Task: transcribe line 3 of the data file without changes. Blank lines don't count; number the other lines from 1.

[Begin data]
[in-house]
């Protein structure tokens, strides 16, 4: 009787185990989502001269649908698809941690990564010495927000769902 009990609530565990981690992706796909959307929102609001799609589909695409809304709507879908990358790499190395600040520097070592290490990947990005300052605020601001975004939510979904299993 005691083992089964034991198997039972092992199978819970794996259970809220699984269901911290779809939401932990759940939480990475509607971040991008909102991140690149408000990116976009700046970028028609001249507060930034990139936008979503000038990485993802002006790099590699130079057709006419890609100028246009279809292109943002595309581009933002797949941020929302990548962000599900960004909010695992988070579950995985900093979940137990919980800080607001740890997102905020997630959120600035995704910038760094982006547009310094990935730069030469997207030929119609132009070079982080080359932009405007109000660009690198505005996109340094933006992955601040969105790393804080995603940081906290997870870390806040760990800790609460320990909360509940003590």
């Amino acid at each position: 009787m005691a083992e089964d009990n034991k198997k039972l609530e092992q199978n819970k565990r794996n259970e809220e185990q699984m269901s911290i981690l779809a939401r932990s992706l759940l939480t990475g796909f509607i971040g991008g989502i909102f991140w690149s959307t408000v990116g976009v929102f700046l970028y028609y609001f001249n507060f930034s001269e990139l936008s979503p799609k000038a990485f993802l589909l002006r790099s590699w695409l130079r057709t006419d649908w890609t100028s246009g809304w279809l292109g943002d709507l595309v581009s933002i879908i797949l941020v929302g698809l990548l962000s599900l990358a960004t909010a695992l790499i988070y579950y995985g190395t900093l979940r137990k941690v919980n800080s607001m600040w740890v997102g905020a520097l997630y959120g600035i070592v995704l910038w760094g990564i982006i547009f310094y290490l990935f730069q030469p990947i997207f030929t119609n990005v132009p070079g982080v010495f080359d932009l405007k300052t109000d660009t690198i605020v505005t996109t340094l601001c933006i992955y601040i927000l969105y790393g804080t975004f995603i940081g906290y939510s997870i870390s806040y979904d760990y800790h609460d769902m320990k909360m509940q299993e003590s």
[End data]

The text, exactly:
């Amino acid at each position: 009787m005691a083992e089964d009990n034991k198997k039972l609530e092992q199978n819970k565990r794996n259970e809220e185990q699984m269901s911290i981690l779809a939401r932990s992706l759940l939480t990475g796909f509607i971040g991008g989502i909102f991140w690149s959307t408000v990116g976009v929102f700046l970028y028609y609001f001249n507060f930034s001269e990139l936008s979503p799609k000038a990485f993802l589909l002006r790099s590699w695409l130079r057709t006419d649908w890609t100028s246009g809304w279809l292109g943002d709507l595309v581009s933002i879908i797949l941020v929302g698809l990548l962000s599900l990358a960004t909010a695992l790499i988070y579950y995985g190395t900093l979940r137990k941690v919980n800080s607001m600040w740890v997102g905020a520097l997630y959120g600035i070592v995704l910038w760094g990564i982006i547009f310094y290490l990935f730069q030469p990947i997207f030929t119609n990005v132009p070079g982080v010495f080359d932009l405007k300052t109000d660009t690198i605020v505005t996109t340094l601001c933006i992955y601040i927000l969105y790393g804080t975004f995603i940081g906290y939510s997870i870390s806040y979904d760990y800790h609460d769902m320990k909360m509940q299993e003590s």